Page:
A young pastor just asked me, “What’s one thing you would have worked harder on earlier in your career?”
Without even thinking I blurted out, “Self-awareness.”
“What do you mean?” he asked.
“Well, I think self-awareness is the ability to both recognize and understand your moods and your emotions. My goodness, just think about your drives, your moods and your emotions, and what a huge affect they have on others.”
These days I work hard on my self-awareness, I told him. And yet, some days I still feel like I’m still in the preschool of self-awareness. Still, I’ve got a few assignments under my belt. … I’ve long ago quit being “just fine.” Thank goodness, I’m not “just fine” any more.
In a nutshell, here’s what I said to the young pastor today:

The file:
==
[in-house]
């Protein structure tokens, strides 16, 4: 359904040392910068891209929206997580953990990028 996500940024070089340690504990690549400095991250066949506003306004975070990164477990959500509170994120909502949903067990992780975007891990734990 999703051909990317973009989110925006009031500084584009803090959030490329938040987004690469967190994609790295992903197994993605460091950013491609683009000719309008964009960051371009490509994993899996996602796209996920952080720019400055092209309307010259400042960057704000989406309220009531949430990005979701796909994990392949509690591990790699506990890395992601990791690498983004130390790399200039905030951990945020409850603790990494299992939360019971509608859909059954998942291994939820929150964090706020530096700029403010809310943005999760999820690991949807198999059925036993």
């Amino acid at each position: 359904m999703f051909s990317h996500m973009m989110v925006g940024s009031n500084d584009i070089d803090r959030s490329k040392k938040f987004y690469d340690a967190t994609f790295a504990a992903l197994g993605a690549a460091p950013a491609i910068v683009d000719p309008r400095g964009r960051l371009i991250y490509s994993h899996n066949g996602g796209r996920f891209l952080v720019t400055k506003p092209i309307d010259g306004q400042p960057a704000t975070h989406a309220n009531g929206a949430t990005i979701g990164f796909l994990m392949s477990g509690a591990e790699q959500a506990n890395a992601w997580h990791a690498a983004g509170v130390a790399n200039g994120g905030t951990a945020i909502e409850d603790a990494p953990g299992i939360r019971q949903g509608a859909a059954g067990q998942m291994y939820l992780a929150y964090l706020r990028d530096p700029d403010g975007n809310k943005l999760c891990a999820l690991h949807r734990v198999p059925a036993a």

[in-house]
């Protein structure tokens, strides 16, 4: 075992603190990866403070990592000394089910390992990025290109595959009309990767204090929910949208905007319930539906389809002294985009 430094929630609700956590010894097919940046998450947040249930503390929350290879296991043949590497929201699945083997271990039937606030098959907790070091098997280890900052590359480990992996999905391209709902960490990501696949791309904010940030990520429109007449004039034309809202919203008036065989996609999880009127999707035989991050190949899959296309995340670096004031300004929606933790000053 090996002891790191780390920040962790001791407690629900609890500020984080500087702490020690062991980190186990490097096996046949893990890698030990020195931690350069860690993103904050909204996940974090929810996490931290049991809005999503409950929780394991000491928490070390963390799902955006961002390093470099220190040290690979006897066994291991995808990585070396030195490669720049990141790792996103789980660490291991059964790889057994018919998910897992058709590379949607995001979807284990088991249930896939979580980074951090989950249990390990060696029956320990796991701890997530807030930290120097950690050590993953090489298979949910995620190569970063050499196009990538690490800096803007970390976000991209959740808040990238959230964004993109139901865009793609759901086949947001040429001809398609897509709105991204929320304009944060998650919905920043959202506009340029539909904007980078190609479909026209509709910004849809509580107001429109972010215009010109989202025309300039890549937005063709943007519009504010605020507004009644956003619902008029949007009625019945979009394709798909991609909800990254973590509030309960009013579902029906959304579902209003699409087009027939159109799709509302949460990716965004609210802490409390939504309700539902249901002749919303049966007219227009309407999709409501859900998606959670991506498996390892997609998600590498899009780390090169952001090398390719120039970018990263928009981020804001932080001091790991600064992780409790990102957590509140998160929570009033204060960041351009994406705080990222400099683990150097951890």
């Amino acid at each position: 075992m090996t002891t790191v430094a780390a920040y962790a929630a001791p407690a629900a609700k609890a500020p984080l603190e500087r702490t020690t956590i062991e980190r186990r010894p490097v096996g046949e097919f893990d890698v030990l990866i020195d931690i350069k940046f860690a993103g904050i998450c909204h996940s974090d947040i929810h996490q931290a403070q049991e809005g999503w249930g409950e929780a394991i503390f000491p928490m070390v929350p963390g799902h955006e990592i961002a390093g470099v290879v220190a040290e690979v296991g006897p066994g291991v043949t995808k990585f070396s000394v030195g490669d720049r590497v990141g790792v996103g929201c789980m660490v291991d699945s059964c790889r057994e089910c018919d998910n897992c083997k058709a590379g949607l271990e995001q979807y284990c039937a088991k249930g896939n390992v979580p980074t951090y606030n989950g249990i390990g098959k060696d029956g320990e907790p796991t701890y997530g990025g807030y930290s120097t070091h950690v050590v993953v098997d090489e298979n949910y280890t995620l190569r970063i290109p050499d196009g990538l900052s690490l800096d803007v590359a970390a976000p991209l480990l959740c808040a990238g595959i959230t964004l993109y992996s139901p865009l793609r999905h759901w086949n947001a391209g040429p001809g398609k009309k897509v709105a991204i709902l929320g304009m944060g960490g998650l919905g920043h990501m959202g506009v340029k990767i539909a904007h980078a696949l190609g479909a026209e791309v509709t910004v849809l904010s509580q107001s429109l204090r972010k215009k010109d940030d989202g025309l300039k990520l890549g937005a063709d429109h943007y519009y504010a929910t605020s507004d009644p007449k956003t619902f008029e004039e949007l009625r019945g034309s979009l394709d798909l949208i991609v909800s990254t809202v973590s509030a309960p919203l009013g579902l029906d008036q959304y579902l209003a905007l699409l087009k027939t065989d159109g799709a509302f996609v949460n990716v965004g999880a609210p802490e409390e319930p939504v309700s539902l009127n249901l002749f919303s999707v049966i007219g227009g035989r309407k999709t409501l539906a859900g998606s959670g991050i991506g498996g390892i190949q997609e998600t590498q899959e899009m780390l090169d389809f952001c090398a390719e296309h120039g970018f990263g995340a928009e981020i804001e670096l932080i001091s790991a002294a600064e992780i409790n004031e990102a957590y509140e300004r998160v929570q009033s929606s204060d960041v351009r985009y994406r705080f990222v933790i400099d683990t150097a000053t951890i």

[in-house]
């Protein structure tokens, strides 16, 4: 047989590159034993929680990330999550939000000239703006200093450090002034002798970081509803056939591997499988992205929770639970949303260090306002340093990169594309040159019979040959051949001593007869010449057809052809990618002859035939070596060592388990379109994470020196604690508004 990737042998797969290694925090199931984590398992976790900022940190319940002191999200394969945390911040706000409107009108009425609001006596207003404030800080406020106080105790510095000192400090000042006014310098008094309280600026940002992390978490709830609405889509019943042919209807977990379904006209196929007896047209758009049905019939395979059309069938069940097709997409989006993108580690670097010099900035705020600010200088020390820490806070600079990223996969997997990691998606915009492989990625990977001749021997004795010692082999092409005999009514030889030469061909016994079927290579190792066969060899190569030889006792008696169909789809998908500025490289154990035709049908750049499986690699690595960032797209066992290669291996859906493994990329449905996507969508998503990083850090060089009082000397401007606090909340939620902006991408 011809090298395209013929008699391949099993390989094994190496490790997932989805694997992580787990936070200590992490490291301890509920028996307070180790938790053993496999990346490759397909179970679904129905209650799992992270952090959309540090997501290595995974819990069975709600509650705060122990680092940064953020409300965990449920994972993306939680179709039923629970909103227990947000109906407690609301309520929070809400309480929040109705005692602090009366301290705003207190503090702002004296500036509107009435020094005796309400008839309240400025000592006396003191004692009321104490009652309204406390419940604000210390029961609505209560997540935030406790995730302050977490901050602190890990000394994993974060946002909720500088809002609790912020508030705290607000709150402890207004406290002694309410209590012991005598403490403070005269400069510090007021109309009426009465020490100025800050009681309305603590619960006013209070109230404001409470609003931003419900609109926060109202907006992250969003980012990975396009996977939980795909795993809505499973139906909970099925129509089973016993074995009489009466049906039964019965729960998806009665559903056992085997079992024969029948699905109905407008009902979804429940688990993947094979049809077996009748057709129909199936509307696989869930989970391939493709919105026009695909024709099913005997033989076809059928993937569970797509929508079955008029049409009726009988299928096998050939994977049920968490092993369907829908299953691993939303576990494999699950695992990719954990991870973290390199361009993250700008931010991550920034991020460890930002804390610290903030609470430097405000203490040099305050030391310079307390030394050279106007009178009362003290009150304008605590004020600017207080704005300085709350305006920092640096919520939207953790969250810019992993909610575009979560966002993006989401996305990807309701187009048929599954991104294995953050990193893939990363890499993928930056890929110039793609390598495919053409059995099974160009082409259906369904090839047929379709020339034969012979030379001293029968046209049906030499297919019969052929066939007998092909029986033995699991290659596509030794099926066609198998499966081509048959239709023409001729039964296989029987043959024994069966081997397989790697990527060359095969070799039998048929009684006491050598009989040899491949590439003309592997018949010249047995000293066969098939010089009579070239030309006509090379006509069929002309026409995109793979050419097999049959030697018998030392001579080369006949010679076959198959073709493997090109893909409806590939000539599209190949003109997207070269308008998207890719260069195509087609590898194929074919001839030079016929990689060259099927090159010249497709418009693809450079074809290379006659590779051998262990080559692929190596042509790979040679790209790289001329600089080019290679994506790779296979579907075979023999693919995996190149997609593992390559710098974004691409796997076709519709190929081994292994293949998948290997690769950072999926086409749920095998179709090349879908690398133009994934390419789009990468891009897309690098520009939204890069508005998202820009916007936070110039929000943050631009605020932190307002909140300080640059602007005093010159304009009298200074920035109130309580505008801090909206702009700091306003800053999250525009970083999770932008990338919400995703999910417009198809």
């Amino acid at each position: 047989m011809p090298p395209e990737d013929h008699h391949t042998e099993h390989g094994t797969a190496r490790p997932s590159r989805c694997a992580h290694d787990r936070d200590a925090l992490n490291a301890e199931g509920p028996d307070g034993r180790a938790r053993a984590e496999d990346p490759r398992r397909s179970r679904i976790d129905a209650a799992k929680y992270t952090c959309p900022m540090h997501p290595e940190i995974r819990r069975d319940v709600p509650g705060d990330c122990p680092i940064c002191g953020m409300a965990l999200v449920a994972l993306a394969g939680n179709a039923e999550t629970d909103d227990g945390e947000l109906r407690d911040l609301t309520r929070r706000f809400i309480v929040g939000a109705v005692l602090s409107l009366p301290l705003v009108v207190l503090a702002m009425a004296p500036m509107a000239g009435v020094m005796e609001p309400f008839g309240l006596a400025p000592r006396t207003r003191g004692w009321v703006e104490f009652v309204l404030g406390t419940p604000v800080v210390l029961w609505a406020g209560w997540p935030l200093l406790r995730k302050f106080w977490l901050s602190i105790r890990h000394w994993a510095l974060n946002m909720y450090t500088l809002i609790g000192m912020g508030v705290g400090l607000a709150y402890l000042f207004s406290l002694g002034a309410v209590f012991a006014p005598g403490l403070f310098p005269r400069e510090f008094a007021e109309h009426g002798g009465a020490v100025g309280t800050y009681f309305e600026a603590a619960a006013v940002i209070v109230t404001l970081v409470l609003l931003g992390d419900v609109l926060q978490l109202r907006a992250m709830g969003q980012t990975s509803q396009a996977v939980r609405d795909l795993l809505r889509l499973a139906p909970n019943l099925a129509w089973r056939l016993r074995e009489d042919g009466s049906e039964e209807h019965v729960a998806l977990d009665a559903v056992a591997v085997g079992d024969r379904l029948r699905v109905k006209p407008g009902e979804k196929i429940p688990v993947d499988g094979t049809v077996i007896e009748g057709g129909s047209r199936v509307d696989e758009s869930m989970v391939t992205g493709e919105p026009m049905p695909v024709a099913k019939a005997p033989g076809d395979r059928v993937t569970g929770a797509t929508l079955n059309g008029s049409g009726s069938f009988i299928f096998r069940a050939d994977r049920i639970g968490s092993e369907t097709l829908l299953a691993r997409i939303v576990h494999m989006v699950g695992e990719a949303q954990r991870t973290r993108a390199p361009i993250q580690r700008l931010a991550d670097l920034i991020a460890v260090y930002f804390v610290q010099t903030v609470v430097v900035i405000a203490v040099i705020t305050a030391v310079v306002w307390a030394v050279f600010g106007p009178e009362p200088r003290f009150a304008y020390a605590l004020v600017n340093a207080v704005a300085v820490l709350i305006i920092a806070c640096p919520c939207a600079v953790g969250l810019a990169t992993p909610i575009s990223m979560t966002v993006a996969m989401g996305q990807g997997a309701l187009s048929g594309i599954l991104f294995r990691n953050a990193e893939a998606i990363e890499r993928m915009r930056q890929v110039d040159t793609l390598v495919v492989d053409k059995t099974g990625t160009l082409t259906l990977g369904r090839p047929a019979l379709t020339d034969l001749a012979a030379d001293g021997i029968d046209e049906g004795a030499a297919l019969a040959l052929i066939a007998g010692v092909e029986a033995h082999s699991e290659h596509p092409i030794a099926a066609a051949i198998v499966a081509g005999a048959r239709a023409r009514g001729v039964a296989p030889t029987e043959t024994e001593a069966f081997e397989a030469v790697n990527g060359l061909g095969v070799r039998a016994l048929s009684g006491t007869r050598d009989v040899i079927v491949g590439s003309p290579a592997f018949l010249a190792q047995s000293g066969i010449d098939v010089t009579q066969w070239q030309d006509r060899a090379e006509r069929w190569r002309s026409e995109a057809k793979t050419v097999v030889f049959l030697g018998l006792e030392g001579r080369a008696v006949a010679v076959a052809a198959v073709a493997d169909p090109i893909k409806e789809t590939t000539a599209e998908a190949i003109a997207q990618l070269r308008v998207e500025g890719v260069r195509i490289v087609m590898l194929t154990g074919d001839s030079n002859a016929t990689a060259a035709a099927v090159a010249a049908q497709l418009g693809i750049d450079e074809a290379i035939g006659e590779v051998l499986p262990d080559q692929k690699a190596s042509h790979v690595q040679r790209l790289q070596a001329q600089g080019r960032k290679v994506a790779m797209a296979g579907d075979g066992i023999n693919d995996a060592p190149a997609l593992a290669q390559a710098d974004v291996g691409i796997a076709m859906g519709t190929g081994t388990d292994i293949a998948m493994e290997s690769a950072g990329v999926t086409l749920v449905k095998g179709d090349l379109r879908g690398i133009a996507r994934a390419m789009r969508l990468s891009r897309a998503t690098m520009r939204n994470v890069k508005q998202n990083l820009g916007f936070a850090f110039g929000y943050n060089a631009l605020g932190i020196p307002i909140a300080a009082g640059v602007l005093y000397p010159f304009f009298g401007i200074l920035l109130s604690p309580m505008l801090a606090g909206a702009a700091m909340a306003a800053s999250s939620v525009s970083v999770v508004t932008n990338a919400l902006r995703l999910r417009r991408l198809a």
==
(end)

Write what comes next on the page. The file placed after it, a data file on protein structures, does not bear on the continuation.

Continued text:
“Friend, even though you have a strong desire to achieve, develop a realistic self-assessment of yourself, whatever it takes. Commit to working on it while you’re young. Realize that you can be totally focused and tenacious and it not be about you. In fact, the more self-aware you become, the more you will realize what you don’t know and you’ll increasingly be comfortable with ambiguity. That doesn’t mean for a second that you’ll be less focused. Not at all. You’ll just be willing to embrace the tension you feel. Frankly, you cannot be very self-aware without embracing tension. But if you can work hard now at cultivating the ability to understand the emotional makeup of yourself and other people, and then treat people according to their emotional reactions, you’ll begin developing a self-assurance and self-confidence that will take you a long way down the road to being a great pastor.”